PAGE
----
- Mediation and Divorce in Texas
- October 24, 2013 | Author: Sam M. (Trey) Yates
- Law Firm: Law Office of Sam M. (Trey) Yates, III, P.C. - Houston Office
Increasingly, couples seeking divorce are using alternative dispute resolution (ADR) methods to resolve issues in divorce proceedings. Mediation is probably the most common type of ADR method used in divorce cases today. While not advisable in all cases, this approach to navigating the divorce process can work well when couples are on equal footing, want to plan for the future and have a role in developing the settlement agreement that will get them there.
Many family law courts in Texas, including those in the greater Houston area, have adopted a mandatory mediation requirement in an attempt to resolve divorce settlement issues without the expense of a trial. Some courts even require parties to attend mediation session prior to a hearing on temporary orders.
Mediation can be quite useful in divorce cases, and offers couples the opportunity to save time, reduce costs, maintain privacy, preserve their dignity, resolve disagreements and if necessary, have better control of their future relationship, especially if minor children are involved.
Mediation is also difficult and demanding. Divorcing couples who use mediation must gather and share information, agree to set goals, negotiate, compromise, and abide by the results. Generally, each spouse and their attorneys select a third party as a mediator. He or she may be an attorney (but is not allowed to give legal advice), a mental-health professional or other professional who has been trained in ADR techniques, divorce law and conflict resolution. There is usually a cost for the mediator’s services (usually cheaper than litigation), which is typically split between the couple. Unlike judges, a mediator has no decision-making authority, but strives to help the parties identify issues to be resolved and develop options that satisfy them both.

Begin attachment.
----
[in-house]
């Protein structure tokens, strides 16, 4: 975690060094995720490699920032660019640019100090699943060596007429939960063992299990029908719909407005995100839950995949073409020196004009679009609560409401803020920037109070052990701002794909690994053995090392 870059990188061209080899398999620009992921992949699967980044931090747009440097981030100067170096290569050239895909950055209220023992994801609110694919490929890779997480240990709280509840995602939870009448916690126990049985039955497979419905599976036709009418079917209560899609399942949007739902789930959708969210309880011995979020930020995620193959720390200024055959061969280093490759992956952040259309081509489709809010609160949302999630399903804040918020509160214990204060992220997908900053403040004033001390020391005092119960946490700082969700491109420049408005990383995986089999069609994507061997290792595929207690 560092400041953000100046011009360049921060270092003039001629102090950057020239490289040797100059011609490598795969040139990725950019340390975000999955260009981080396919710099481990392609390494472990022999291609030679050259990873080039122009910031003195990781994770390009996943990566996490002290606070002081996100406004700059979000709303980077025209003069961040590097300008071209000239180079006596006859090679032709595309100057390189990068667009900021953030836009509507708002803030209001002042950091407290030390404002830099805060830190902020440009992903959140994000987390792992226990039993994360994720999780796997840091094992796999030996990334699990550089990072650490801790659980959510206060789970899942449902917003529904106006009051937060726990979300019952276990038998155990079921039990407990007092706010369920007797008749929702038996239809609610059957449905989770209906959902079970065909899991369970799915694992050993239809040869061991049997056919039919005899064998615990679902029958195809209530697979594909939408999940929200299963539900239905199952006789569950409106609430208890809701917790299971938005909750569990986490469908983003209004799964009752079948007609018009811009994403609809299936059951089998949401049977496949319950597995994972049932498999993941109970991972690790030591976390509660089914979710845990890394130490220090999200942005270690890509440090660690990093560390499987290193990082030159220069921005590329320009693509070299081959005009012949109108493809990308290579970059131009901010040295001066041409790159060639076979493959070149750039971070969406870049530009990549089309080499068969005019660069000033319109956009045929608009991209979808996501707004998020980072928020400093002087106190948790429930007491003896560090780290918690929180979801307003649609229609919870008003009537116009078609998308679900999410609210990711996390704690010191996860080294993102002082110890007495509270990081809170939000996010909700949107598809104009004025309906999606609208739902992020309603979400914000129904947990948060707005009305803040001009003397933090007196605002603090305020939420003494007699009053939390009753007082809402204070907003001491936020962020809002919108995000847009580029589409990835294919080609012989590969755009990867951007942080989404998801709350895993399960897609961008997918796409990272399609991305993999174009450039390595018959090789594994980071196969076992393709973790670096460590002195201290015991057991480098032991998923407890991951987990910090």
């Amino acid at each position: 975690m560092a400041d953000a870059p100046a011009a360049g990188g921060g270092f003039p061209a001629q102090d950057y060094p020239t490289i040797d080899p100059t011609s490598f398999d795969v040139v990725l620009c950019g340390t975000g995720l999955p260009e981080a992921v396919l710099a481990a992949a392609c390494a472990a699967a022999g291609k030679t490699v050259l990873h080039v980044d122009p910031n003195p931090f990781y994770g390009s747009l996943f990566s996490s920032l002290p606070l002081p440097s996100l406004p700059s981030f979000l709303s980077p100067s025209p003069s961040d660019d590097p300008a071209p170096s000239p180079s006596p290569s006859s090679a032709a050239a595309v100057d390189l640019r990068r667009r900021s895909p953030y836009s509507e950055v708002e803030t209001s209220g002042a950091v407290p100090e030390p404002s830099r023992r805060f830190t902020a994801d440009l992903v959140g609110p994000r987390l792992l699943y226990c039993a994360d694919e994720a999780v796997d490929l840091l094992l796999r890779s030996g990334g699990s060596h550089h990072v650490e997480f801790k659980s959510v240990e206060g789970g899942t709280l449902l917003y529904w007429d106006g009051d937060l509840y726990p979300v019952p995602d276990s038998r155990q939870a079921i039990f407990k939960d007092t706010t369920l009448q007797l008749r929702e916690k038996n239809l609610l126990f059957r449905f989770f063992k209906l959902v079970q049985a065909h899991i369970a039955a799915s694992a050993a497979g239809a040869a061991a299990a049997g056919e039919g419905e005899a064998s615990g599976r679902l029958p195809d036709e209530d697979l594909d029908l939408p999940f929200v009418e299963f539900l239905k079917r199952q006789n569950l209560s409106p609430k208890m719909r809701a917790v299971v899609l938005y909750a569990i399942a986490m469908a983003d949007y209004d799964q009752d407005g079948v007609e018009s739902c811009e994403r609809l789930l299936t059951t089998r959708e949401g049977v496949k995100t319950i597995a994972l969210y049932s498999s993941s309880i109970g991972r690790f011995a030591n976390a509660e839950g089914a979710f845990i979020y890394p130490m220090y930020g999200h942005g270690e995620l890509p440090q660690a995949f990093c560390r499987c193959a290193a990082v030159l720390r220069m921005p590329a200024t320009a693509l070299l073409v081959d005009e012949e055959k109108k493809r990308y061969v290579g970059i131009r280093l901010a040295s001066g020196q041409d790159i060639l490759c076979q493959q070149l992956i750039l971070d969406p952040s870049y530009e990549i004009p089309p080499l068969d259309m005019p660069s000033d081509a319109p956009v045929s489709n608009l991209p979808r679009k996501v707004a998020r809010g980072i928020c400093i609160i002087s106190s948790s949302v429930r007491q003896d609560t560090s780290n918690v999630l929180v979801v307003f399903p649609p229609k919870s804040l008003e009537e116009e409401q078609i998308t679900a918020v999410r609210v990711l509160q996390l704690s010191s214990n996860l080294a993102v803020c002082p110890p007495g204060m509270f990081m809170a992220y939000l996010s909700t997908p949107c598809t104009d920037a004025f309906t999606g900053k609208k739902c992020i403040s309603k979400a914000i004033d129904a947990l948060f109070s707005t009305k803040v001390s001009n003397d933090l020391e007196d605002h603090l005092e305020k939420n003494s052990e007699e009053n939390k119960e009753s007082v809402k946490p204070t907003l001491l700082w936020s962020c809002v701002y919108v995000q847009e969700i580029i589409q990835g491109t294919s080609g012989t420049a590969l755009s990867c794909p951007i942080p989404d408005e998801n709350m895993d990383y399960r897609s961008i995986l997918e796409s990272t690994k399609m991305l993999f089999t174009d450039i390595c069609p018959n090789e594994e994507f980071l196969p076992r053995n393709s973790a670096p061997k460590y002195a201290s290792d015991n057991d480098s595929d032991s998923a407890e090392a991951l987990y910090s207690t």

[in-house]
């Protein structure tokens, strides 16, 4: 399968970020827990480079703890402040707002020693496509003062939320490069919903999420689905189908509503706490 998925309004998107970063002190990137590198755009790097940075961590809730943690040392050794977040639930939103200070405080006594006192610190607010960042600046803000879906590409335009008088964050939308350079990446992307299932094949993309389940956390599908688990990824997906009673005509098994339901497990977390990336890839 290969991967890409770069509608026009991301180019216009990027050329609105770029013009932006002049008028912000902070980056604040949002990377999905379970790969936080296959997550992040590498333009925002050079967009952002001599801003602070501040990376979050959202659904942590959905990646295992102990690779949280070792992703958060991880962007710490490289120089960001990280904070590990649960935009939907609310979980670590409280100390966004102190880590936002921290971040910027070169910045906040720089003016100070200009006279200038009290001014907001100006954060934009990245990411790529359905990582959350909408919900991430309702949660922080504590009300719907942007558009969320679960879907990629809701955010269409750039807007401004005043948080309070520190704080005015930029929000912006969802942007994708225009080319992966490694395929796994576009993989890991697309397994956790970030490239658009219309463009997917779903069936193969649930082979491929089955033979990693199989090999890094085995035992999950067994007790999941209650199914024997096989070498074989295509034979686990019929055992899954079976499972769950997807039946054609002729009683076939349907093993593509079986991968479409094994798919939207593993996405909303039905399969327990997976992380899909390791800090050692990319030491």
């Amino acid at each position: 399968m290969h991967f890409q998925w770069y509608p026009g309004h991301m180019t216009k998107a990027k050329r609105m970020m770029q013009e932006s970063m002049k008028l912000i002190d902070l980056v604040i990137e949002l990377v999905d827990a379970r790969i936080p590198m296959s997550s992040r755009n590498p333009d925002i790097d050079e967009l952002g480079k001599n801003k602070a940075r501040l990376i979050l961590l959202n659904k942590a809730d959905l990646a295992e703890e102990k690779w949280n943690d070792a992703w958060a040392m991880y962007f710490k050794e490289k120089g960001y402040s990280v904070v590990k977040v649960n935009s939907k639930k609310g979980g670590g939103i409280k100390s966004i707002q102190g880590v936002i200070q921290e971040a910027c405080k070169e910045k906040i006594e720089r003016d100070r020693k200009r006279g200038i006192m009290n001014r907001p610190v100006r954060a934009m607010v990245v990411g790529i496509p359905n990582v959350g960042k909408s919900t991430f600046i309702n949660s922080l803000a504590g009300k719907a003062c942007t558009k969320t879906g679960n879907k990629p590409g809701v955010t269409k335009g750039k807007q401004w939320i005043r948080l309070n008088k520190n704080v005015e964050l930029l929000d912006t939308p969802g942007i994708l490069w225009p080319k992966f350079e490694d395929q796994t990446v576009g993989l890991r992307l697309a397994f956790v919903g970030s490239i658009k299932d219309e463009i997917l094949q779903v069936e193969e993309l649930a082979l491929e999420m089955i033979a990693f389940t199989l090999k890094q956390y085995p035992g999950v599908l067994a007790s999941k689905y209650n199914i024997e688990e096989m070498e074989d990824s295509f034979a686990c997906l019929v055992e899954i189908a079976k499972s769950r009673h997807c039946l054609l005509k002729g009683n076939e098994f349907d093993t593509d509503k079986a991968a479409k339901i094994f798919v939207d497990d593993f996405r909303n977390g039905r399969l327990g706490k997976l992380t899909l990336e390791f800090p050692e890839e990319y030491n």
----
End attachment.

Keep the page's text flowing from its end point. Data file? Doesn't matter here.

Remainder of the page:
The mediation session itself can be structured to fit each case, but typically each spouse and his or her attorney are seated in separate rooms and the mediator shuttles back-and-forth with offers and counter offers as they work toward a settlement. Each spouse may also have financial or other experts present during the mediation process.
In most cases, at the end of each mediation session, the mediator will draft a memorandum of understanding which reflects the participants’ tentative agreement. This document will be sent to each party and the attorneys for review, revision and/or additions. Until the memorandum is signed, neither participant is bound by it. At the conclusion of all mediation sessions and revisions, a final memorandum, or Mediated Settlement Agreement (MSA), will be drafted and sent to both sides for final review and signing. Once signed, it will be submitted to the court for processing and approval.
Divorcing spouses are not required to have their attorneys present during mediation, but most prefer to have them available to provide advice regarding their legal rights and responsibilities. Regardless, each spouse is strongly encouraged to make sure his or her attorney reviews any final settlement agreements or MSAs before signing such documents.
Mediation has many advantages for divorcing couples, however, mediation is not appropriate in all cases. This approach requires that both spouses be committed to full and fair disclosure, and engage in the process in good faith. If domestic violence, substance abuse, mental or emotional incapacitation is present, mediation may not be the best option. Mediation is not a place to coerce a partner or get around the law. Both spouses should feel they have equal bargaining power and are willing to communicate openly. Neither spouse should be domineering or controlling over the other; for example, when one party has little or no information about the family finances.
When it is successful, mediation provides an eloquent way for divorcing couples to resolve issues and find a way to move forward with grace and dignity.